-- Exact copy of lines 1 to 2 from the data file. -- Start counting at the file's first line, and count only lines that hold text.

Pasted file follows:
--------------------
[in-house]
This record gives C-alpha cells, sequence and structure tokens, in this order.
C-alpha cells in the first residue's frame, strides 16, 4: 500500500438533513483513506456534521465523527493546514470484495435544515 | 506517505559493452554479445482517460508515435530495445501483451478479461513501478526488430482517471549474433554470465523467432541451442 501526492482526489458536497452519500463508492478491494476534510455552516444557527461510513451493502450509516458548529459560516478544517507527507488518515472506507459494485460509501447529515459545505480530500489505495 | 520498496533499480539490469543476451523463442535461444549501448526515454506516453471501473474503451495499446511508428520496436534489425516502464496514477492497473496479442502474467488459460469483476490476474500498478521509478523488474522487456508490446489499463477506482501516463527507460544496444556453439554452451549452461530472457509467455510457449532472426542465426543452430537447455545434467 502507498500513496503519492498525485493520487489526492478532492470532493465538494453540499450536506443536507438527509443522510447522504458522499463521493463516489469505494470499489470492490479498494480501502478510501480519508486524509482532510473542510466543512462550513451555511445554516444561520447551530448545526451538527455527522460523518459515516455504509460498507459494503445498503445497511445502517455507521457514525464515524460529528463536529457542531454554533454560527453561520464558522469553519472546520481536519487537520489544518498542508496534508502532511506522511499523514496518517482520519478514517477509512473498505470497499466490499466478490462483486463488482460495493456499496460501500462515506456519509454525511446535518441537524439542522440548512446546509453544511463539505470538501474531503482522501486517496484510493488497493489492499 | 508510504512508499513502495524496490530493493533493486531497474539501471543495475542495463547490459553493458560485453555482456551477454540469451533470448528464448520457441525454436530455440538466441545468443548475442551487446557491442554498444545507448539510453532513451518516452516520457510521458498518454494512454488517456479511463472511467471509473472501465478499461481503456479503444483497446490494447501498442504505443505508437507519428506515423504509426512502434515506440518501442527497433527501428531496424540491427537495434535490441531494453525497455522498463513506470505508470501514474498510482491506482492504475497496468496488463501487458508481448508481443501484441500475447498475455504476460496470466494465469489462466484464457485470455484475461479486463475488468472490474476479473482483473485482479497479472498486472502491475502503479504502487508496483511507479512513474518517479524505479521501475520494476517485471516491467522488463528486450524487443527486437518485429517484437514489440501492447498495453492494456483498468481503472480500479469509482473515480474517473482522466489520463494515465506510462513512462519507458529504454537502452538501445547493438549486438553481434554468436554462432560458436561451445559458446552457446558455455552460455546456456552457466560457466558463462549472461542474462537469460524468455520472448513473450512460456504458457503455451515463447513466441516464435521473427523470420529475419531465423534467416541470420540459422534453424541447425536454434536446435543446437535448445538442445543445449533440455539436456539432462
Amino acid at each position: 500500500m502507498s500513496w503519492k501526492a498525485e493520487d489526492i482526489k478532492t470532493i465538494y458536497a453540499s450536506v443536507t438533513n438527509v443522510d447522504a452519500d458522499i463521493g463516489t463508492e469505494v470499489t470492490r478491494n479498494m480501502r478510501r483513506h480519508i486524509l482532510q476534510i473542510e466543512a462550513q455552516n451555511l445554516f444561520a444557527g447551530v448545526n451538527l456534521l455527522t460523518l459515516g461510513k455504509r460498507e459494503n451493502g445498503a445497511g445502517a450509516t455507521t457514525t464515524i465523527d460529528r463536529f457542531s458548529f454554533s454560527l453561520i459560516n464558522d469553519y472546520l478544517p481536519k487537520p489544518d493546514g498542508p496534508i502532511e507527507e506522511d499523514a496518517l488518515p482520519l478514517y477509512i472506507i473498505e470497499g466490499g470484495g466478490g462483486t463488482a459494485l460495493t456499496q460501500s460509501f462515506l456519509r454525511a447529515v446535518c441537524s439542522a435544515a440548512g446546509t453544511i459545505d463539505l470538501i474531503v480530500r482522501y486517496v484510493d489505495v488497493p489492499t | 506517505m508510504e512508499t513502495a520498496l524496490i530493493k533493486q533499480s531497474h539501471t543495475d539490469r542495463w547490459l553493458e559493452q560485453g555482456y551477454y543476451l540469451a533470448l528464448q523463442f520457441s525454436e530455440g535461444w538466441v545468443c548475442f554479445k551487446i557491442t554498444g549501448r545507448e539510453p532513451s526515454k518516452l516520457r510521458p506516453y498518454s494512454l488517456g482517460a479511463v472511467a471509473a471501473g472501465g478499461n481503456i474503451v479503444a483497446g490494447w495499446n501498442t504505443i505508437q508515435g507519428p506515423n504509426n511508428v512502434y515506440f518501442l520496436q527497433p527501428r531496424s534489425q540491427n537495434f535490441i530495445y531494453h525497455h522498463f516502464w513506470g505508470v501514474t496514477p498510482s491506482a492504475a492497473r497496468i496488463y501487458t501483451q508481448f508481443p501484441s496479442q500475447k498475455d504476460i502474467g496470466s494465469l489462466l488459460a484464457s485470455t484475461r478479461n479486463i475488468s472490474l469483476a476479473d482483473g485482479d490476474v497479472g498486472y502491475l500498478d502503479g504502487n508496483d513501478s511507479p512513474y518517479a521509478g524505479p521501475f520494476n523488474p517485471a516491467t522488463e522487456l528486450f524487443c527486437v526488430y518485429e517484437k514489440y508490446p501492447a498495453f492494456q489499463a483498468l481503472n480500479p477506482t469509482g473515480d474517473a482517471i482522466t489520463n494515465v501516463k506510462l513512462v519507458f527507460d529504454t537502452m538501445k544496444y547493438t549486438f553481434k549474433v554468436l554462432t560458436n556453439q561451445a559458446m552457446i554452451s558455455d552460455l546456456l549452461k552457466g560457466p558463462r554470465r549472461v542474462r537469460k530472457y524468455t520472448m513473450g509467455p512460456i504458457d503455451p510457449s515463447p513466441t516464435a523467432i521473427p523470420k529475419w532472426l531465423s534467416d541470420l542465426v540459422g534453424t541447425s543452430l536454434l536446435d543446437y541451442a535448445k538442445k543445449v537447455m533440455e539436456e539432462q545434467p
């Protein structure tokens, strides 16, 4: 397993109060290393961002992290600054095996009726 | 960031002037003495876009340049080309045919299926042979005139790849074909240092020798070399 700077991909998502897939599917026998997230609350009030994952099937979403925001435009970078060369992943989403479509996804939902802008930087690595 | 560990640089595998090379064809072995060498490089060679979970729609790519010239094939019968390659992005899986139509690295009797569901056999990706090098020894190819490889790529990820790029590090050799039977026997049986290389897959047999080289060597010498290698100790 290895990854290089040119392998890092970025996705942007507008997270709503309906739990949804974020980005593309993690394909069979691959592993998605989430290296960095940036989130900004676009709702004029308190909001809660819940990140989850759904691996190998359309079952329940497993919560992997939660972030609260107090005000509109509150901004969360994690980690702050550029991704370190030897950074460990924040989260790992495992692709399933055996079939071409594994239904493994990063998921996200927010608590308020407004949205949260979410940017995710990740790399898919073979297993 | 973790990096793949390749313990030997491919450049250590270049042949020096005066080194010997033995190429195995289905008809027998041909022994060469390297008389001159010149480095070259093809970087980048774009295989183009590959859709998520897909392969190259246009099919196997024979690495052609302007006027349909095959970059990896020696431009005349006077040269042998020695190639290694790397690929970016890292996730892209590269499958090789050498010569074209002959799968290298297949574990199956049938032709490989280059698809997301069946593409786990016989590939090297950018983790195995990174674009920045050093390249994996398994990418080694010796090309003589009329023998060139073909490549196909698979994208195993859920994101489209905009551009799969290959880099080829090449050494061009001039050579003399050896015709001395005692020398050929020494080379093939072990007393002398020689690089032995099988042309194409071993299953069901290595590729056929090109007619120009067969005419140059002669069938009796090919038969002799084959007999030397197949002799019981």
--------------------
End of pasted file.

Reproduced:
[in-house]
This record gives C-alpha cells, sequence and structure tokens, in this order.